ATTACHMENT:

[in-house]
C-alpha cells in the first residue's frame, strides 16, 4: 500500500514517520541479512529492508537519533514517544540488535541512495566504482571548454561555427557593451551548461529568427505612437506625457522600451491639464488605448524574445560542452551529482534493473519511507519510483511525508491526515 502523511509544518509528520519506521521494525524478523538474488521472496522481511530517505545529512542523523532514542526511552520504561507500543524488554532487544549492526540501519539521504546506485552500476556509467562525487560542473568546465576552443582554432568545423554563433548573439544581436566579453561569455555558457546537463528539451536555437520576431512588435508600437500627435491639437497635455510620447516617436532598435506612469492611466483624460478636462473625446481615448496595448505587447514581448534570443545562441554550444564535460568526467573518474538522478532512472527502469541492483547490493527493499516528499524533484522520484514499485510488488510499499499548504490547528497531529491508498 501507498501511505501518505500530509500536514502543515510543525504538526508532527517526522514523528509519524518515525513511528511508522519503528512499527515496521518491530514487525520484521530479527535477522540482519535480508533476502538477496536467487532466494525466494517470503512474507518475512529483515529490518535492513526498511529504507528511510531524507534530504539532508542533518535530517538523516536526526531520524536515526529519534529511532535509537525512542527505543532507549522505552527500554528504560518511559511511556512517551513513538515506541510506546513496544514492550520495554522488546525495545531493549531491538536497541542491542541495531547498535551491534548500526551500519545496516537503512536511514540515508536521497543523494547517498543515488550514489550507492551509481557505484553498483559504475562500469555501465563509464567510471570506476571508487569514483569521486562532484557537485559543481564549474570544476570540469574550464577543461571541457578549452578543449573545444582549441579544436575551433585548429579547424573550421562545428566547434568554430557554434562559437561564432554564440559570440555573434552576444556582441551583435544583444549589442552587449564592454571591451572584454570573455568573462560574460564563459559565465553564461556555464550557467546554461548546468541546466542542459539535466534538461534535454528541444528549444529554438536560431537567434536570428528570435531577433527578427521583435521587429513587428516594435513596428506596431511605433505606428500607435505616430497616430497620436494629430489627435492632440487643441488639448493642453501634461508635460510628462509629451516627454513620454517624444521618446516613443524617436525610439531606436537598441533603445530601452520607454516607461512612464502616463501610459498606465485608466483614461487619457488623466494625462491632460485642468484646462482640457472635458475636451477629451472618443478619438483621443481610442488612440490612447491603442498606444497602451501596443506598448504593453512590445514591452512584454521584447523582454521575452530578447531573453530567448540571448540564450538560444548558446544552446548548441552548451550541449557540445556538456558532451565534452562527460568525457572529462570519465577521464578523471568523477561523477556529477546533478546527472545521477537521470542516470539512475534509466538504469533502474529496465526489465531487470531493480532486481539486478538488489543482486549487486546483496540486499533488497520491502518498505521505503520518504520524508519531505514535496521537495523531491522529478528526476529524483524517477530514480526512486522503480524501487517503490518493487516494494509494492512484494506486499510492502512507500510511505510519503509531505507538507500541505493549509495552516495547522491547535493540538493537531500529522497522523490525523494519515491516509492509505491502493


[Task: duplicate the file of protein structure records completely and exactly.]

[in-house]
C-alpha cells in the first residue's frame, strides 16, 4: 500500500514517520541479512529492508537519533514517544540488535541512495566504482571548454561555427557593451551548461529568427505612437506625457522600451491639464488605448524574445560542452551529482534493473519511507519510483511525508491526515 502523511509544518509528520519506521521494525524478523538474488521472496522481511530517505545529512542523523532514542526511552520504561507500543524488554532487544549492526540501519539521504546506485552500476556509467562525487560542473568546465576552443582554432568545423554563433548573439544581436566579453561569455555558457546537463528539451536555437520576431512588435508600437500627435491639437497635455510620447516617436532598435506612469492611466483624460478636462473625446481615448496595448505587447514581448534570443545562441554550444564535460568526467573518474538522478532512472527502469541492483547490493527493499516528499524533484522520484514499485510488488510499499499548504490547528497531529491508498 501507498501511505501518505500530509500536514502543515510543525504538526508532527517526522514523528509519524518515525513511528511508522519503528512499527515496521518491530514487525520484521530479527535477522540482519535480508533476502538477496536467487532466494525466494517470503512474507518475512529483515529490518535492513526498511529504507528511510531524507534530504539532508542533518535530517538523516536526526531520524536515526529519534529511532535509537525512542527505543532507549522505552527500554528504560518511559511511556512517551513513538515506541510506546513496544514492550520495554522488546525495545531493549531491538536497541542491542541495531547498535551491534548500526551500519545496516537503512536511514540515508536521497543523494547517498543515488550514489550507492551509481557505484553498483559504475562500469555501465563509464567510471570506476571508487569514483569521486562532484557537485559543481564549474570544476570540469574550464577543461571541457578549452578543449573545444582549441579544436575551433585548429579547424573550421562545428566547434568554430557554434562559437561564432554564440559570440555573434552576444556582441551583435544583444549589442552587449564592454571591451572584454570573455568573462560574460564563459559565465553564461556555464550557467546554461548546468541546466542542459539535466534538461534535454528541444528549444529554438536560431537567434536570428528570435531577433527578427521583435521587429513587428516594435513596428506596431511605433505606428500607435505616430497616430497620436494629430489627435492632440487643441488639448493642453501634461508635460510628462509629451516627454513620454517624444521618446516613443524617436525610439531606436537598441533603445530601452520607454516607461512612464502616463501610459498606465485608466483614461487619457488623466494625462491632460485642468484646462482640457472635458475636451477629451472618443478619438483621443481610442488612440490612447491603442498606444497602451501596443506598448504593453512590445514591452512584454521584447523582454521575452530578447531573453530567448540571448540564450538560444548558446544552446548548441552548451550541449557540445556538456558532451565534452562527460568525457572529462570519465577521464578523471568523477561523477556529477546533478546527472545521477537521470542516470539512475534509466538504469533502474529496465526489465531487470531493480532486481539486478538488489543482486549487486546483496540486499533488497520491502518498505521505503520518504520524508519531505514535496521537495523531491522529478528526476529524483524517477530514480526512486522503480524501487517503490518493487516494494509494492512484494506486499510492502512507500510511505510519503509531505507538507500541505493549509495552516495547522491547535493540538493537531500529522497522523490525523494519515491516509492509505491502493